Children should be taught how to grow and cook their own food at school as part of the national curriculum, to encourage them to eat more healthily as adults, MPs will say today.
A cross-party committee of MPs also called for a ban on internet junk food ads aimed at children, to help curb Britain's obesity crisis, which costs the NHS £4.2bn a year.
Joan Walley, the Labour chairman of the Environmental Audit Committee said: "Obesity and diet-related illness is on the rise, fewer young people are being taught how to cook or grow food, and advertisers are targeting kids with junk food ads on the internet."
Michael Gove, the Education Secretary, announced a wide-ranging review of the national curriculum in England last year, which some fear could lead to compulsory cookery classes being dropped.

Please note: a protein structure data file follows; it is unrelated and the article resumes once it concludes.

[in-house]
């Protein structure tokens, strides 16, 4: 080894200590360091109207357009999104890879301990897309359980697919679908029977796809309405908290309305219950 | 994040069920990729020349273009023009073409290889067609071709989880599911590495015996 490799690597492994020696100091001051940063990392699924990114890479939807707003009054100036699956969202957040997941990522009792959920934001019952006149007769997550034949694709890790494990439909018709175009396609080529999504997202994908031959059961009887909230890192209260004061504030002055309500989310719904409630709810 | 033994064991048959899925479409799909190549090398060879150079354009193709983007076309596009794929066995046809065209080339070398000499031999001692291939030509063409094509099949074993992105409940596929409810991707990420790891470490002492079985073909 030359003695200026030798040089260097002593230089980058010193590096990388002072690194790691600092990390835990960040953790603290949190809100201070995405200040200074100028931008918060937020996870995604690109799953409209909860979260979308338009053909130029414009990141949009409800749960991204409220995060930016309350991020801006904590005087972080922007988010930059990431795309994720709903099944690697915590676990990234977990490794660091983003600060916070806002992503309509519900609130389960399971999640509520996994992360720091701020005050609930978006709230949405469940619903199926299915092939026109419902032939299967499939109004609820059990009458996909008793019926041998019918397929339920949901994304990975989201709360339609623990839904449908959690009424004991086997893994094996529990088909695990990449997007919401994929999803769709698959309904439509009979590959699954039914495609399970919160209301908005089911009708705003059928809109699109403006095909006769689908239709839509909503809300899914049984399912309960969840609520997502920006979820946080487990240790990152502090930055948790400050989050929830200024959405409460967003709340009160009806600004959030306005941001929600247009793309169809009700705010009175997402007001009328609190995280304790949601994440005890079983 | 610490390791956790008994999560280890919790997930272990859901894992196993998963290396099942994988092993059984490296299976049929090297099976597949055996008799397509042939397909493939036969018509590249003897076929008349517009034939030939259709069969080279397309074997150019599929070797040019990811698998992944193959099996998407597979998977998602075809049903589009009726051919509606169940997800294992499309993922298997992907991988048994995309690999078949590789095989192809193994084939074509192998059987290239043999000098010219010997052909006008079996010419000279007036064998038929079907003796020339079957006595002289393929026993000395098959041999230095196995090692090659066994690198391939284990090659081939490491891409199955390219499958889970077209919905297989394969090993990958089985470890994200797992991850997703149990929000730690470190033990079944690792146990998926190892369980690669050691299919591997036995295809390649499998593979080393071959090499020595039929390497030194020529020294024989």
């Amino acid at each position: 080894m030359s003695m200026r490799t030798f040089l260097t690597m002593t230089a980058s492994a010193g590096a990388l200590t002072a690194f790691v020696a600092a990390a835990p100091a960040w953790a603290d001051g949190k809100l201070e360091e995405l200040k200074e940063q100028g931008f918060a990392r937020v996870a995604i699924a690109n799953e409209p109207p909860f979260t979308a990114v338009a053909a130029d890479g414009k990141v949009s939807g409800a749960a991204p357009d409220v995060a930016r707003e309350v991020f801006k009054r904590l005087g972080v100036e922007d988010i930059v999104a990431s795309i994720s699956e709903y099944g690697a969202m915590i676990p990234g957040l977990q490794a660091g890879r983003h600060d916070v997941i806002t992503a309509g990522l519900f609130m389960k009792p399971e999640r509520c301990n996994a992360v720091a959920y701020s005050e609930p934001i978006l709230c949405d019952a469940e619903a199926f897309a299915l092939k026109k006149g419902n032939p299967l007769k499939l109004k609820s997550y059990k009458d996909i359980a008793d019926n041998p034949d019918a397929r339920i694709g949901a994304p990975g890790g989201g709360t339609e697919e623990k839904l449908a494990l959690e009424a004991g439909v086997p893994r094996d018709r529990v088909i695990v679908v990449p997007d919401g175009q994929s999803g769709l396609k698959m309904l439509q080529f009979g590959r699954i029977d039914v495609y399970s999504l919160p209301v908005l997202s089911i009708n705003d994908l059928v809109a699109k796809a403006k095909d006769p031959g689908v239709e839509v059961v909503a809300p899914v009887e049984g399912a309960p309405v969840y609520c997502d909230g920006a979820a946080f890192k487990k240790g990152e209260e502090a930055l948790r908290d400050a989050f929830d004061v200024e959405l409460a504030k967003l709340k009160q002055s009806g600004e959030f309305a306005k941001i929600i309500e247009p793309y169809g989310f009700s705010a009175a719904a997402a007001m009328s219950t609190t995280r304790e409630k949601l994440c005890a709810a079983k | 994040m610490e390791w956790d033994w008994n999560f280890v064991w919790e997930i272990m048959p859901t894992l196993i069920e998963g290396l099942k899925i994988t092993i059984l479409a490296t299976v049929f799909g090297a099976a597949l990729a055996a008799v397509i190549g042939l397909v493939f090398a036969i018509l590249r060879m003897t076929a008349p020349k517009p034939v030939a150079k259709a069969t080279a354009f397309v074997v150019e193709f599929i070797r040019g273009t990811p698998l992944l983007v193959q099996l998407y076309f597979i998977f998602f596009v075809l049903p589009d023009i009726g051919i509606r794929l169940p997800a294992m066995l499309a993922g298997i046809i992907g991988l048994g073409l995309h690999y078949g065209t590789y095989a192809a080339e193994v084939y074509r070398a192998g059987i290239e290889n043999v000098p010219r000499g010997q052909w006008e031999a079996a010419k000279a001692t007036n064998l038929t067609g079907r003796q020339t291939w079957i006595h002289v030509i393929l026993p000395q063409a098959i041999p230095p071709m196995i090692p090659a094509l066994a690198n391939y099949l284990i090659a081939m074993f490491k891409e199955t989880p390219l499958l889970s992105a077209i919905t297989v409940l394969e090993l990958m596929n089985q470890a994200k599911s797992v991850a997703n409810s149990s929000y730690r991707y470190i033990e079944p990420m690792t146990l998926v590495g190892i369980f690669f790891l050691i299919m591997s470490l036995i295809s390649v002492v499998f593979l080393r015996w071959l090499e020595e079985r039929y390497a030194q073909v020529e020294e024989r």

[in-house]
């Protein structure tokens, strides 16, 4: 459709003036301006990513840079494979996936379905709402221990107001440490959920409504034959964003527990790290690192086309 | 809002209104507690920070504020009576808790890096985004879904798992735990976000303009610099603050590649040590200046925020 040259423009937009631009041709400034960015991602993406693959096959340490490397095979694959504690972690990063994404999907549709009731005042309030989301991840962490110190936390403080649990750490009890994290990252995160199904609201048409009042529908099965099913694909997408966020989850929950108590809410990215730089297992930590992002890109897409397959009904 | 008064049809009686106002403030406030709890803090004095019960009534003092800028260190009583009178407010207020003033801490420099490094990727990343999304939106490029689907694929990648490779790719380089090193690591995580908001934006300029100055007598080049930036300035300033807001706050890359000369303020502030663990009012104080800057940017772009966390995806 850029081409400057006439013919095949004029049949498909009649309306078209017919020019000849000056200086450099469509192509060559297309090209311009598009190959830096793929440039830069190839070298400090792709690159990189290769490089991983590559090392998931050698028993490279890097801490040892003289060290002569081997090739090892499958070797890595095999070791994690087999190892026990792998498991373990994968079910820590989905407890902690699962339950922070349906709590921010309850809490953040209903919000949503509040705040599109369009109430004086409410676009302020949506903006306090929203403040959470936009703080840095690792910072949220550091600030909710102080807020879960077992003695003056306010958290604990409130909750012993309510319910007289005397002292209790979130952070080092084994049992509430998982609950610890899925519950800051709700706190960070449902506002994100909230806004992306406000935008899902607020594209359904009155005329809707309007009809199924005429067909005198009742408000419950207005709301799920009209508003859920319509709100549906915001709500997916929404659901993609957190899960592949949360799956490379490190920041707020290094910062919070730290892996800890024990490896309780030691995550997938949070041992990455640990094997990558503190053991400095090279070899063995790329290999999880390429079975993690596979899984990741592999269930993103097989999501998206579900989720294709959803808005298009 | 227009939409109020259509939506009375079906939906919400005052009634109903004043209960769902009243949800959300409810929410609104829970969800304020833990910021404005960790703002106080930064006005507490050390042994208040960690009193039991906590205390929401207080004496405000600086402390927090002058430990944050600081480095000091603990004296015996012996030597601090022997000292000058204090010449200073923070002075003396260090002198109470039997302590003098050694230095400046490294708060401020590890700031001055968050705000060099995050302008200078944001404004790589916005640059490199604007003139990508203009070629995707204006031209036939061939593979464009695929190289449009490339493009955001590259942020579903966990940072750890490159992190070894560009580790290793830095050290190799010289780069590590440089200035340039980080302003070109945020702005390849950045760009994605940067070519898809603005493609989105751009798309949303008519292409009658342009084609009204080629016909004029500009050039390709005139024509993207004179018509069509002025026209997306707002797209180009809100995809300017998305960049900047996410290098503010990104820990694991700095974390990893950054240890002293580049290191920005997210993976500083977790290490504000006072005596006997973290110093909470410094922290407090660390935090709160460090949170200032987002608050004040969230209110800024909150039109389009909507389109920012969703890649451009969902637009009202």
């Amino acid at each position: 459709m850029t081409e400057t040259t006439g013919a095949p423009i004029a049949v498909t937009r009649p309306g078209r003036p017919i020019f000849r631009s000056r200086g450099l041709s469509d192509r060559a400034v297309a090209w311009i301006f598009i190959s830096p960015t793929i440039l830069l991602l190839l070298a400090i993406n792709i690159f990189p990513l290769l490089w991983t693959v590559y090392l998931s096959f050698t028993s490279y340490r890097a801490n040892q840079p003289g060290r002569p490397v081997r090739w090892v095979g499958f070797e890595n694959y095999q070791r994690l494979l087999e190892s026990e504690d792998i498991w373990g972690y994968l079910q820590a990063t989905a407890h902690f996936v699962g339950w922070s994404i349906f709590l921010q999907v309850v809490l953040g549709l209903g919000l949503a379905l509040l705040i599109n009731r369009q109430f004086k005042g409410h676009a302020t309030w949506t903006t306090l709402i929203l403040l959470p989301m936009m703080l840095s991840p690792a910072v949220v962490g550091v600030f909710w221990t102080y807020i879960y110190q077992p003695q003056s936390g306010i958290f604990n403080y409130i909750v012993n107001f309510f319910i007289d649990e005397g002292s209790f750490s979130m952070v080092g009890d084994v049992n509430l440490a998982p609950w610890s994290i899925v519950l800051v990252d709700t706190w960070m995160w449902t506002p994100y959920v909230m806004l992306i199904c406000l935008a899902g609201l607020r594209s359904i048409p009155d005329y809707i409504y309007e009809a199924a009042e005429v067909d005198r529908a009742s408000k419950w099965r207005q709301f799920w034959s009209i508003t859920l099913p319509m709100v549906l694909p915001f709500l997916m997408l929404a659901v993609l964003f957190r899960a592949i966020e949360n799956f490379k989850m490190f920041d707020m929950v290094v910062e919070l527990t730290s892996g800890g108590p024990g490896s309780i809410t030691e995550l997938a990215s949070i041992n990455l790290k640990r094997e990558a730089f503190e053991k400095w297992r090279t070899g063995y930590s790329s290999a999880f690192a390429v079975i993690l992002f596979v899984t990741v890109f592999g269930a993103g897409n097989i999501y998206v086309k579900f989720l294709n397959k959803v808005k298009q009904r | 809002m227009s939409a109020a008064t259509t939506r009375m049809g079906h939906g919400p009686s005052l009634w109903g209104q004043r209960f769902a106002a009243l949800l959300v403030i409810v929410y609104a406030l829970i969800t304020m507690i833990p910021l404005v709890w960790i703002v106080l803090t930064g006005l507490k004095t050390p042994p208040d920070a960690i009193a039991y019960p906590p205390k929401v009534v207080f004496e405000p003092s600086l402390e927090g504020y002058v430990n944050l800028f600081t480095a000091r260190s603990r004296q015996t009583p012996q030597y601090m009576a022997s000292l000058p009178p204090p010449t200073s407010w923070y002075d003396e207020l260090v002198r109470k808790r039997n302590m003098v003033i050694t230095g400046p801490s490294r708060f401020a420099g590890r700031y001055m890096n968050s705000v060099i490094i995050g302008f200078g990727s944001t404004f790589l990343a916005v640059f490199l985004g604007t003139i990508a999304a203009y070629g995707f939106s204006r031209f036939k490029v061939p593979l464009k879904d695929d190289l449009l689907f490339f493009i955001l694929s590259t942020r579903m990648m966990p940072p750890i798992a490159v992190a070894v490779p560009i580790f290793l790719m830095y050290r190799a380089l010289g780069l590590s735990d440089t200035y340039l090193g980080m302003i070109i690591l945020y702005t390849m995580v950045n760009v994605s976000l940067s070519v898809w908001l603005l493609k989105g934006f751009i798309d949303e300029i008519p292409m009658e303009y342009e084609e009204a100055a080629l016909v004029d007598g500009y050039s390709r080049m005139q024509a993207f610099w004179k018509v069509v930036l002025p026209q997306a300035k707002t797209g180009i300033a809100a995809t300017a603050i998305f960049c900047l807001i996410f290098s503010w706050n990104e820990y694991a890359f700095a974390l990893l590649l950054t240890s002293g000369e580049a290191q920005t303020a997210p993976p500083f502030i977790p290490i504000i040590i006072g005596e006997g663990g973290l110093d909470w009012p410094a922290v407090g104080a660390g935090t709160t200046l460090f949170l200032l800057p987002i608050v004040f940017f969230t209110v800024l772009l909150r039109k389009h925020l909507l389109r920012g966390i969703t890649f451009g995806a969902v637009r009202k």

The committee's Sustainable Food report – out today – also recommends forcing councils to ensure communities have access to healthy food and land to grow produce; making hospitals, prisons and schools buy food produced to higher standards; and improving environmental impact labelling.
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